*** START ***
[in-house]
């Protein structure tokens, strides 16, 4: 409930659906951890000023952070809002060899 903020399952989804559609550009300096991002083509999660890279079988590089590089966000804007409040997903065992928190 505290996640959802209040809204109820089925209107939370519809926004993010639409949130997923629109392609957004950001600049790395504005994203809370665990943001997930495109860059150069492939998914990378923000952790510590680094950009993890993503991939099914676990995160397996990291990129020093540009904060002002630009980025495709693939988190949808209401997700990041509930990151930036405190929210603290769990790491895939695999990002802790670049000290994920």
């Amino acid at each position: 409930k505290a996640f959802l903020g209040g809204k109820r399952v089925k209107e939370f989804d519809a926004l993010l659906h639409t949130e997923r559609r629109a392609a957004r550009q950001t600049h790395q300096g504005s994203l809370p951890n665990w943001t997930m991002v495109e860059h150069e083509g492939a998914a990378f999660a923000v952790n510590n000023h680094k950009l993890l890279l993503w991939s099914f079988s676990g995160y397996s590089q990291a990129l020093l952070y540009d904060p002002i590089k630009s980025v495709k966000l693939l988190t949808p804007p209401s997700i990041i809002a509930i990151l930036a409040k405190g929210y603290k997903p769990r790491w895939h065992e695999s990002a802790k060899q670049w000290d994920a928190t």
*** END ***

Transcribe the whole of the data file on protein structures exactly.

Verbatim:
[in-house]
């Protein structure tokens, strides 16, 4: 409930659906951890000023952070809002060899 903020399952989804559609550009300096991002083509999660890279079988590089590089966000804007409040997903065992928190 505290996640959802209040809204109820089925209107939370519809926004993010639409949130997923629109392609957004950001600049790395504005994203809370665990943001997930495109860059150069492939998914990378923000952790510590680094950009993890993503991939099914676990995160397996990291990129020093540009904060002002630009980025495709693939988190949808209401997700990041509930990151930036405190929210603290769990790491895939695999990002802790670049000290994920």
């Amino acid at each position: 409930k505290a996640f959802l903020g209040g809204k109820r399952v089925k209107e939370f989804d519809a926004l993010l659906h639409t949130e997923r559609r629109a392609a957004r550009q950001t600049h790395q300096g504005s994203l809370p951890n665990w943001t997930m991002v495109e860059h150069e083509g492939a998914a990378f999660a923000v952790n510590n000023h680094k950009l993890l890279l993503w991939s099914f079988s676990g995160y397996s590089q990291a990129l020093l952070y540009d904060p002002i590089k630009s980025v495709k966000l693939l988190t949808p804007p209401s997700i990041i809002a509930i990151l930036a409040k405190g929210y603290k997903p769990r790491w895939h065992e695999s990002a802790k060899q670049w000290d994920a928190t």